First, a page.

Metastasis is responsible for 90% of cancer-related deaths. It is particularly challenging to investigate because it is a complex process composed of several hidden steps that are difficult to resolve in vivo. Thus, a new generation of in vitro microfluidic models has recently been developed to study in greater detail individual metastatic steps, although few have been used to investigate the role of immune cells in cancer.
In this project, we aim to develop a new microfluidic model for studying the role of macrophages in extravasation and recolonization, and to find underlying signaling pathways that could be blocked to prevent them from facilitating metastasis. Recently, metastasis associated macrophages (MAMs) have been identified in mouse studies as a specific subpopulation that increase extravasation and metastasis; we propose to exploit the high imaging capabilities of our microfluidic models combined with mouse studies to further investigate the underlying mechanisms.
A previously characterized microfluidic device is used to generate microvascular networks (μVN) and replicate cancer cell extravasation in vitro. The device has 3 distinct but connected regions for containing hydrogels, all flanked by channels containing media. Briefly, endothelial cells (ECs; GFP-HUVECs) are seeded at 4×10^6/ml in fibrin (2.5 mg/ml) in the central gel region, while the two lateral gel regions are filled with fibroblast in fibrin (2.5 mg/ml) at 5×10^6/ml; following 4 days of culture in EGM media, a 3D perfusable μVN is formed. Fluorescently tagged MDA-MB-231 are perfused through the µVN and their transmigration through the vessel walls (i.e. extravasation) is imaged with a confocal microscope. To test whether macrophage increase extravasation and physically assist cancer cells during that process, immortalized bone marrow-derived macrophages (BMDM) isolated from C57BL/6 mice were directly mixed with GFP-HUVECs in the central gel region at a final concentration of 40,000/ml. BMDMs were found in the fibrin gel surrounding the microvessels, closely associated with endothelial cells. The diffusive permeability of the µVN was measured with fluorescent rhodamine dextran, and was found to be similar to values reported in vivo (2.21×10^-7 cm/s). 33.3± 20.4% of MDA-MB-231 extravasated within 6 hrs, as imaged on fixed devices stained with Phalloidin and DAPI. Extravasation was also quantified in real-time, and was shown to increase from 10% within 1 hr, to 75% after 12 hrs.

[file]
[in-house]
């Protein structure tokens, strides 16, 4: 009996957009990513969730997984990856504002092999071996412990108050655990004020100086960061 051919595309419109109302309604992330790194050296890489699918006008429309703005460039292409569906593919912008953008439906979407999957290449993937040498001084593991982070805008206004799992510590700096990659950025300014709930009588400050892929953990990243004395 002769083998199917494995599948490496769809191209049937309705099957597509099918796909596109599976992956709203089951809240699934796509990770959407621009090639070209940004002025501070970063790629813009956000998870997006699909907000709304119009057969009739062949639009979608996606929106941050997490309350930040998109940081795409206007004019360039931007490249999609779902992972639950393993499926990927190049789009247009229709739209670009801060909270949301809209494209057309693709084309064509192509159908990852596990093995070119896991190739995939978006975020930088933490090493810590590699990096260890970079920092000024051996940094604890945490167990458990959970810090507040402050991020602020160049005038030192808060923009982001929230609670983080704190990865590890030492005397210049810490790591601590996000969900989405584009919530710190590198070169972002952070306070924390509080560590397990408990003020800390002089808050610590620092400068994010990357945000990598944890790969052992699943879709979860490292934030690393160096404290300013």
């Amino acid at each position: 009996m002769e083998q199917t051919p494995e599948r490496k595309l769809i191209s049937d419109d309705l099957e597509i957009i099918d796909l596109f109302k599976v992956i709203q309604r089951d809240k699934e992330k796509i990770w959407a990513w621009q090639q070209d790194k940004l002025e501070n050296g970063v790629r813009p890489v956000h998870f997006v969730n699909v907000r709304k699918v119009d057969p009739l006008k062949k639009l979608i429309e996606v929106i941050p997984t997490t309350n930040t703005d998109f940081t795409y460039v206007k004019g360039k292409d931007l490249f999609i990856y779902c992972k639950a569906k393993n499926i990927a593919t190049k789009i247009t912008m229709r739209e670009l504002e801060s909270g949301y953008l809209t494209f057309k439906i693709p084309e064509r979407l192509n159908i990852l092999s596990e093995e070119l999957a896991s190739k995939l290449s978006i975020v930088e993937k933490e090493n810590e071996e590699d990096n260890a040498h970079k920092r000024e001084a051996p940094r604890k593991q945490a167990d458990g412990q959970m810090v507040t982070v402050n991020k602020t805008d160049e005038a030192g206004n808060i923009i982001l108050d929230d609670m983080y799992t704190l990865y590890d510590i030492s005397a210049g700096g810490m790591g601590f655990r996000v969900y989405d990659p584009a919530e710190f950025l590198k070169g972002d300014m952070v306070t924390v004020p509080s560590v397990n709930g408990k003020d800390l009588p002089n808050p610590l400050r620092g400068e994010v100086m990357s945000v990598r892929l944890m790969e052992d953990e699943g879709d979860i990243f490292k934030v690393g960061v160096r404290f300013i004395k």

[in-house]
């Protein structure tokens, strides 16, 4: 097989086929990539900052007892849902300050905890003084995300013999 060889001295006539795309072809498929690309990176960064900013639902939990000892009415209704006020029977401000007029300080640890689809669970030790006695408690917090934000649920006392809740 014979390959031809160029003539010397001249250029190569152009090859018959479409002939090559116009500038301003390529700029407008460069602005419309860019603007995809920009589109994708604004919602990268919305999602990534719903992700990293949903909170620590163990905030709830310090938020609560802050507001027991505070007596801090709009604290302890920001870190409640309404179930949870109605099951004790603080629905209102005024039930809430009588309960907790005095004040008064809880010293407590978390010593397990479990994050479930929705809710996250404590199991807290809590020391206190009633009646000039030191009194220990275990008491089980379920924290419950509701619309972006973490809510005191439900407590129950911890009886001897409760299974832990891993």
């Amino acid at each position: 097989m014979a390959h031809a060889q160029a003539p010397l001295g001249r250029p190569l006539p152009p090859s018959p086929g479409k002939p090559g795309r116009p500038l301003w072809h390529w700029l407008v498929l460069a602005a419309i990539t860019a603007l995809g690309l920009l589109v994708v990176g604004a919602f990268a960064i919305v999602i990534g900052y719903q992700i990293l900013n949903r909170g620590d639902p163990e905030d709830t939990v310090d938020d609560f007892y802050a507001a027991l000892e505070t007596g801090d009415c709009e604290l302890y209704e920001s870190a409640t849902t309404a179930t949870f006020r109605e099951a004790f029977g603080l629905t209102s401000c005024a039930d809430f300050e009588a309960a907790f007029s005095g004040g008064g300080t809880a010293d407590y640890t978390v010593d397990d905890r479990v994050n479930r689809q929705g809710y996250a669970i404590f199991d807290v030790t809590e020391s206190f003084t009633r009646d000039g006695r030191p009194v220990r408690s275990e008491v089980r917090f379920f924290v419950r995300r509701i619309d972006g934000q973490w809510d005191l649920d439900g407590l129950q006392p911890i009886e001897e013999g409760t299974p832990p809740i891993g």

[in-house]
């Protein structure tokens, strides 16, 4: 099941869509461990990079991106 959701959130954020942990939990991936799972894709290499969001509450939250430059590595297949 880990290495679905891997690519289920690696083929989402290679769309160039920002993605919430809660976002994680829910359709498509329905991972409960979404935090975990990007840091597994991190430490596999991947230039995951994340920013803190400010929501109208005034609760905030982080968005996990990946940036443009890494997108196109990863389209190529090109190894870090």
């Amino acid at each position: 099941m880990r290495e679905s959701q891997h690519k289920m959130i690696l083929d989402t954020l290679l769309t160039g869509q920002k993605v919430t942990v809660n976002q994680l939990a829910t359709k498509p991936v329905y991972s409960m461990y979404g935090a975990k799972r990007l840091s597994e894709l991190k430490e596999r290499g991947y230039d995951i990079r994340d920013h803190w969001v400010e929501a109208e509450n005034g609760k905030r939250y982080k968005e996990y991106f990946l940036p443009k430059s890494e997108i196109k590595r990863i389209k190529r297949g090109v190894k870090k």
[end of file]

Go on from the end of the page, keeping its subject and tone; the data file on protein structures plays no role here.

Another co-culture system was used for different imaging capabilities, consisting of a monolayer of endothelial cells formed on top of a 2.5 mg/ml collagen gel seeded with or without RAW macrophages (400,000/ml) in a Matek dish. This system was used to assess if macrophages increase adhesion of cancer cells prior to extravasation. MDA-MB-231 were placed on the monolayer; 2 hrs later they were counted in three regions marked on the plate, and imaged with the confocal microscope before and after three PBS washes. Adhesion was found to be little affected by the presence of macrophages: 56±7 % adhered without RAW vs. 62±20 % in their presence (p=0.25; unpaired t-test). We also performed RT-PCR on HUVECs cultured in a transwell plate, in presence (or not) of RAW macrophages placed in a collagen gel, to test if macrophages upregulated adhesion molecules of ECs such as P-selectin, E-selectin, VCAM-1 or ICAM-1, but did not detect any significant difference.
In conclusion, we successfully developed a 3D co-culture system with macrophages surrounding a network of perfusable microvessels for studying the role of macrophages in cancer cell extravasation. Our results suggest macrophages do not affect adhesion. Further studies will investigate their effect on extravasation and recolonization, and investigate pharmacological ways to block these processes in vitro and in vivo.
Citation Format: Alexandra Boussommier, Roger D. Kamm. Characterizing the role of macrophages in breast cancer cell extravasation in 3D microfluidic models. [abstract]. In: Proceedings of the CRI-CIMT-EATI-AACR Inaugural International Cancer Immunotherapy Conference: Translating Science into Survival; September 16-19, 2015; New York, NY. Philadelphia (PA): AACR; Cancer Immunol Res 2016;4(1 Suppl):Abstract nr B165.
- ©2016 American Association for Cancer Research.